“There was a rich man who was dressed in purple and fine linen and who feasted sumptuously every day. And at his gate lay a poor man named Lazarus, covered with sores, who longed to satisfy his hunger with what fell from the rich man’s table; even the dogs would come and lick his sores. The poor man died and was carried away by the angels to be with Abraham. The rich man also died and was buried. In Hades, where he was being tormented, he looked up and saw Abraham far away with Lazarus by his side. He called out, ‘Father Abraham, have mercy on me, and send Lazarus to dip the tip of his finger in water and cool my tongue; for I am in agony in these flames.’
But Abraham said, ‘Child, remember that during your lifetime you received your good things, and Lazarus in like manner evil things; but now he is comforted here, and you are in agony. Besides all this, between you and us a great chasm has been fixed, so that those who might want to pass from here to you cannot do so, and no one can cross from there to us.’ He said, ‘Then, father, I beg you to send him to my father’s house—for I have five brothers—that he may warn them, so that they will not also come into this place of torment.’
Abraham replied, ‘They have Moses and the prophets; they should listen to them.’ He said, ‘No, father Abraham; but if someone goes to them from the dead, they will repent.’ He said to him, ‘If they do not listen to Moses and the prophets, neither will they be convinced even if someone rises from the dead.’”
New Revised Standard Version, copyright 1989, by the National Council of the Churches of Christ in the United States of America. Used by permission. All rights reserved. USCCB approved http://www.usccb.org/bible/approved-translations
Usually Jesus gives his parables a very short introduction. For example, one of
his longest parables, the Good Samaritan, gets to the point very quickly: A man was
going down from Jerusalem to Jericho, when he was attacked by robbers. Today’s
parable, however, has a lengthy wind-up pitch.
Jesus wants to make sure we see the rich man and Lazarus very clearly in our mind’s eye.
He is trying to tug at our hearts; he wants us to feel compassion for Lazarus, even as he shows us clearly how the rich man (traditionally nicknamed “Divēs”) lived his life. And when Jesus points out that Lazarus spent his days begging at Divēs’ front door, I think he is hoping we feel a little shocked at the close proximity of two people we would normally view so differently.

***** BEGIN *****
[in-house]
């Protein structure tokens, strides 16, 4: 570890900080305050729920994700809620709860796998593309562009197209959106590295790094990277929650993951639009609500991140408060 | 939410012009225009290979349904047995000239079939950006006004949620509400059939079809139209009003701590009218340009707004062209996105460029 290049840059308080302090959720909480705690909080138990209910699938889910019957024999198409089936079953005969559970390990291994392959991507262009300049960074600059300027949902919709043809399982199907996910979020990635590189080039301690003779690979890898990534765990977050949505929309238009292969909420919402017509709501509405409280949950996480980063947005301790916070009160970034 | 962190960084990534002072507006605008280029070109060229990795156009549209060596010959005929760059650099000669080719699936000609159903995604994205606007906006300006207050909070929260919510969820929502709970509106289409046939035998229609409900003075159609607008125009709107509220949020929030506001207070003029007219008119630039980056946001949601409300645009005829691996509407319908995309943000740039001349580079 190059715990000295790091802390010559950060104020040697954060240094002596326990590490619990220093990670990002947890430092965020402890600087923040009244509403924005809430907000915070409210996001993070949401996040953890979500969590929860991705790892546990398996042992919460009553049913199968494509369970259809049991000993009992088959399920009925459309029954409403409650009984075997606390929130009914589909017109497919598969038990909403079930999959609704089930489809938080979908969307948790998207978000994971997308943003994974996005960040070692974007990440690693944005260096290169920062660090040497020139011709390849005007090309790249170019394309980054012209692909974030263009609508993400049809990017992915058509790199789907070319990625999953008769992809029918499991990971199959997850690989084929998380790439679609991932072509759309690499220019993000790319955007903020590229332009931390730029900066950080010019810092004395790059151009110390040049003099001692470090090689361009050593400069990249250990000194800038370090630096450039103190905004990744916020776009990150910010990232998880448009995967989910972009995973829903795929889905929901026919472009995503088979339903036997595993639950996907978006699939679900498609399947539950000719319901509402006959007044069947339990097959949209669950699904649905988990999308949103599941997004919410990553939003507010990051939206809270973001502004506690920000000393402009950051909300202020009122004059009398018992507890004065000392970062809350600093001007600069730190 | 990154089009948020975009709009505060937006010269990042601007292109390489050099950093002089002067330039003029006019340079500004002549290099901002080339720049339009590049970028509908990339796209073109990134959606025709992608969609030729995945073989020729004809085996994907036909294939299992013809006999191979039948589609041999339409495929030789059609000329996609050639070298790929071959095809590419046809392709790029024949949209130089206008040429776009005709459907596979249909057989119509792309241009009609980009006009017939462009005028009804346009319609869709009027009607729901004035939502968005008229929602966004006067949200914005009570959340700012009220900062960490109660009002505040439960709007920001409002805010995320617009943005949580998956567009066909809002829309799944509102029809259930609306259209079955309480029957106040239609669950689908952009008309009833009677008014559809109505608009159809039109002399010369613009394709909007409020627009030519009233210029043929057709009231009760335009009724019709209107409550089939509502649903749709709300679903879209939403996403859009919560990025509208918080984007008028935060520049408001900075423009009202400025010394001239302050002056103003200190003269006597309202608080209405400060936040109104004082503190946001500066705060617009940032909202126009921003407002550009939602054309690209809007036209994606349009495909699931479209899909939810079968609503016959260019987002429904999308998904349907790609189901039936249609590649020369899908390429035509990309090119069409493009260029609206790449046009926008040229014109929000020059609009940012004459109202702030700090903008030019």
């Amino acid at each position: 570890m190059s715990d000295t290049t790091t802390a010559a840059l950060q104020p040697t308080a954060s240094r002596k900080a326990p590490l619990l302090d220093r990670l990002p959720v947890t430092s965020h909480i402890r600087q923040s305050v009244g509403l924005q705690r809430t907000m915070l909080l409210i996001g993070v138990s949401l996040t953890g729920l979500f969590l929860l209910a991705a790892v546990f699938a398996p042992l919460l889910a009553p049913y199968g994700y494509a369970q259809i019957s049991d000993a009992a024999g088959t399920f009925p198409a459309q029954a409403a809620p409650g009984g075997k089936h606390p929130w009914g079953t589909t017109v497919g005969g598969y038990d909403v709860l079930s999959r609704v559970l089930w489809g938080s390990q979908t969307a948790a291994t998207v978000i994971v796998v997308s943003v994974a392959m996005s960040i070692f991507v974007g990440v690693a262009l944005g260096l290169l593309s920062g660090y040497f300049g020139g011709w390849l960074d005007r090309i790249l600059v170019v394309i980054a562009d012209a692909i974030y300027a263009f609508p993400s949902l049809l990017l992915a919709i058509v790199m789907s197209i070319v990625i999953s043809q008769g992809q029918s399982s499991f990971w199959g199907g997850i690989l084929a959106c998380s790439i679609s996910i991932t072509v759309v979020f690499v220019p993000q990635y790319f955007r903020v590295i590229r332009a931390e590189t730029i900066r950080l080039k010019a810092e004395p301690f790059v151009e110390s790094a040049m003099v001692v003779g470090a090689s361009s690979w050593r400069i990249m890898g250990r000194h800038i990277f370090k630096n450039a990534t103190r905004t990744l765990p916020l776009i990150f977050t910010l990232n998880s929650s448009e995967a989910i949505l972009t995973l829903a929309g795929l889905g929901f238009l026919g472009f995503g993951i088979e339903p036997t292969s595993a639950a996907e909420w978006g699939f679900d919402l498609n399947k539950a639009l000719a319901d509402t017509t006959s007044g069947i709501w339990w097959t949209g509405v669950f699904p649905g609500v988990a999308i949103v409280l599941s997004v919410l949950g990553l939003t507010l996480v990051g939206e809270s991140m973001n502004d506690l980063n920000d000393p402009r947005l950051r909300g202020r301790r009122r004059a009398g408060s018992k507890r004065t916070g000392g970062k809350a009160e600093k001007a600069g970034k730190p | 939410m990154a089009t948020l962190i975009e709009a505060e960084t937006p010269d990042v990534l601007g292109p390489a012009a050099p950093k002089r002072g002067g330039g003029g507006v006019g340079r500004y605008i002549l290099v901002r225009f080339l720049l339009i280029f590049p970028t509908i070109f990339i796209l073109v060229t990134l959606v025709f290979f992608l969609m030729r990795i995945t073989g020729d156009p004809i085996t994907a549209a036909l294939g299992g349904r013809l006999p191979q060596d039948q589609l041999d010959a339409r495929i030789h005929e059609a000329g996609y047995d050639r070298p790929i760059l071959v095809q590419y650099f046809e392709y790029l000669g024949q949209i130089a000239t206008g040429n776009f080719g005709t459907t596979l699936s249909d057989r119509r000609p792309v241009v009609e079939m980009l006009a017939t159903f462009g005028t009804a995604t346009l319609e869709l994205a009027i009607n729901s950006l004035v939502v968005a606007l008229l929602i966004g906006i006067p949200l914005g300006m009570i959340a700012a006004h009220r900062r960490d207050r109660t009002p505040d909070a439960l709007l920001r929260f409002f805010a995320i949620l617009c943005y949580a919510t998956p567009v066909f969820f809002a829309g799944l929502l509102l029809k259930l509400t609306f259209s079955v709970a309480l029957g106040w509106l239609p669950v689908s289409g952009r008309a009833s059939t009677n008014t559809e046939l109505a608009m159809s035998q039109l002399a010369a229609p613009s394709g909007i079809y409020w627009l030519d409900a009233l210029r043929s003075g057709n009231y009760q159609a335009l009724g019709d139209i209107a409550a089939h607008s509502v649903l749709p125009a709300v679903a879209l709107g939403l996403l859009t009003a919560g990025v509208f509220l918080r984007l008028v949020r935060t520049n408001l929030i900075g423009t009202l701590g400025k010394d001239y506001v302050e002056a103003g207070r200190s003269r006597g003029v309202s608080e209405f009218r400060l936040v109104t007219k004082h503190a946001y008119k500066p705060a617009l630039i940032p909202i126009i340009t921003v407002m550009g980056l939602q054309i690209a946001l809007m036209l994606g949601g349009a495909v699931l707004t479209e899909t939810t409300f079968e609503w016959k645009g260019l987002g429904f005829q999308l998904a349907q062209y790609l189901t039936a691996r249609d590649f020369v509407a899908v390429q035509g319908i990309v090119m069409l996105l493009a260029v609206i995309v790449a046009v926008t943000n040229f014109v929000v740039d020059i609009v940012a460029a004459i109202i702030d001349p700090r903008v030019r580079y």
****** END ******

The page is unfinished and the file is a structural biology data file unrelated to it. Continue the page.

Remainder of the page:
It is clear that Jesus – at least Luke’s Jesus – believes the afterlife to be a place a
reversal (Woe to you who eat your fill now! You will be hungry!! Luke 6:25). Lazarus,
who lived in friendless torment, is now surrounded by love. Divēs, who on earth had
everything he wanted, now lives in hell. This is why Jesus, especially in Luke’s gospel,
emphasizes simplicity and repentance. If we can break our self-indulgent habits in this
life, then we will be welcome at a magnificent feast in the next.
If Divēs committed any sin, it was that of indifference to the tormented man lying
at his door. I remember in a previous job walking past a homeless man every day. The problems he had seemed far beyond anything I could help with, and so every day I walked right by him. Then one Lent I decided I would at least introduce myself and we started to chat a little every morning after that. I never gave him any money, but my chat with him became one of the bright points in my morning. My relationship with him helped me understand the problem of homelessness in my city, and helped me find ways I could actually help him and others.
As we read this week’s gospel, then, let us take up Jesus’ twofold challenge, first to live lives of humble simplicity, and second to overcome the temptation to indifference.
–Fr. Michael Simone, S.J. is beginning his ministry as instructor in Old Testament Studies at the Boston College School of Theology and Ministry
Lord, give us the grace to embrace the truth that God is in every person’s life. Even if that life has been a disaster – destroyed by vices, drugs, or anything else. Help us to remember that although a person’s life is a land full of thorns and weeds, there is always a space in which the good seed can grow. Above all increase our trust in this promise: While we can forget about you, your Spirit never, ever forgets about us.
–America, adapted from an interview with Pope Francis, September 30, 2013